In the recent decision of Ferreira v. St. Mary’s General Hospital, the Ontario Court of Appeal held that a lawyer’s conduct seriously interfered with the administration of justice.
This appeal involved Ms. Masgras, a lawyer who purportedly brought the appeal on behalf of Mr. Ferreira, who had passed away before the appeal was brought. Ms. Masgras appealed the order of Associate Chief Justice Marrocco (the “reviewing judge”), which set aside an interim injunction that prohibited the removal of Mr. Ferreira from life support.
Mr. Masgras was retained by Mr. Ferreira with respect to his claims for compensation for injuries he sustained in a motor vehicle accident in December of 2016. On July 3, 2017, Mr. Ferreira suffered cardiac arrest and was transported to St. Mary’s General Hospital (the “Hospital”), where he was put on life support.
Due to a lack of oxygen to his brain, Mr. Ferreira suffered a significant brain injury. His condition continued to deteriorate and there was no prospect of recovery. Mr. Ferreira’s wife decided to remove him from life support. She did so in consultation with Mr. Ferreira’s physicians as well as his family members, who believed this was the right decision and not inconsistent with Mr. Ferreira’s wishes.
The Trillium Gift of Life agency (“TGOL”) was advised of Mr. Ferreira’s imminent death, which led to a decision by Mr. Ferreira’s family to offer organ donation. The withdrawal of life support was scheduled for the next day.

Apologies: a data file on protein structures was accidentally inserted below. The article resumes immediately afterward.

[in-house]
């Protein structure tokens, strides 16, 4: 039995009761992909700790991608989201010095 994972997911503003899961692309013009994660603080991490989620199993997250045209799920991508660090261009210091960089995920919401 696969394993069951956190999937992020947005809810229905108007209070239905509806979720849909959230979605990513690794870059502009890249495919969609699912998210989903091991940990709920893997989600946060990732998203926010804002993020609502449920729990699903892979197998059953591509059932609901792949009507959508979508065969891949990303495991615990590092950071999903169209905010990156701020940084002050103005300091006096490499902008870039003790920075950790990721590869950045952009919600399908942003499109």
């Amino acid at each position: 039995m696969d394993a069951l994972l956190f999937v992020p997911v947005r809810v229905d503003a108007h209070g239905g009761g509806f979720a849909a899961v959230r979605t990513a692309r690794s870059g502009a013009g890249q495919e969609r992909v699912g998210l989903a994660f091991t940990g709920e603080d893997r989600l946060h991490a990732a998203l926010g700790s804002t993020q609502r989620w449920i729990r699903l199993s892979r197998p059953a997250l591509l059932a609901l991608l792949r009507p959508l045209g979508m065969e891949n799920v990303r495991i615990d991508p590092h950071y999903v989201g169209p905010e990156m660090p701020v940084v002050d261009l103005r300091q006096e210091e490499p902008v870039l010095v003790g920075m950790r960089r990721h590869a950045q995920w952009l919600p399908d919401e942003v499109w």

During this time, Ms. Masgras became aware of Mr. Ferreira’s condition and contacted Mr. Ferreira’s wife and other members of his family to urge them reconsider the decision to remove him from life support. The family did not change their minds.
Ms. Masgras, convinced that the decision of Mr. Ferreira’s removal from life support needed to be given “further consideration”, decided to bring an application for an interim injunction restraining the Hospital from withdrawing Mr. Ferreira from life support. The night before the scheduled withdrawal of life support, Ms. Masgras prepared the application materials and arranged to have them served on the Hospital. She did not serve Mr. Ferreira’s wife with the materials or advise her of the proposed application.
The next morning, Ms. Masgras attended at the Hospital and informed Dr. Hinkewich, Mr. Ferreira’s primary physician, that the application judge made a verbal order not to remove Mr. Ferreira from life support. The physicians from TFOL left and the family was informed of the development. They were later provided with the formal injunction order as well as copies of her application record.
Mr. Ferreira’s condition continued to deteriorate. If Mr. Ferreira went brain dead, harm to his organs preventing their donation was a real possibility. Accordingly, Dr. Hinkewich’s counsel brought a motion to vary the injunction order, which was heard the same day by telephone. Ms. Masgras and counsel for the Hospital and Dr. Hinkewich participated. During the hearing, the Court was advised that Mr. Ferreira was declared brain dead. The reviewing judge set aside the interim injunction and dismissed the application. Mr. Ferreira was removed from life support and he passed away.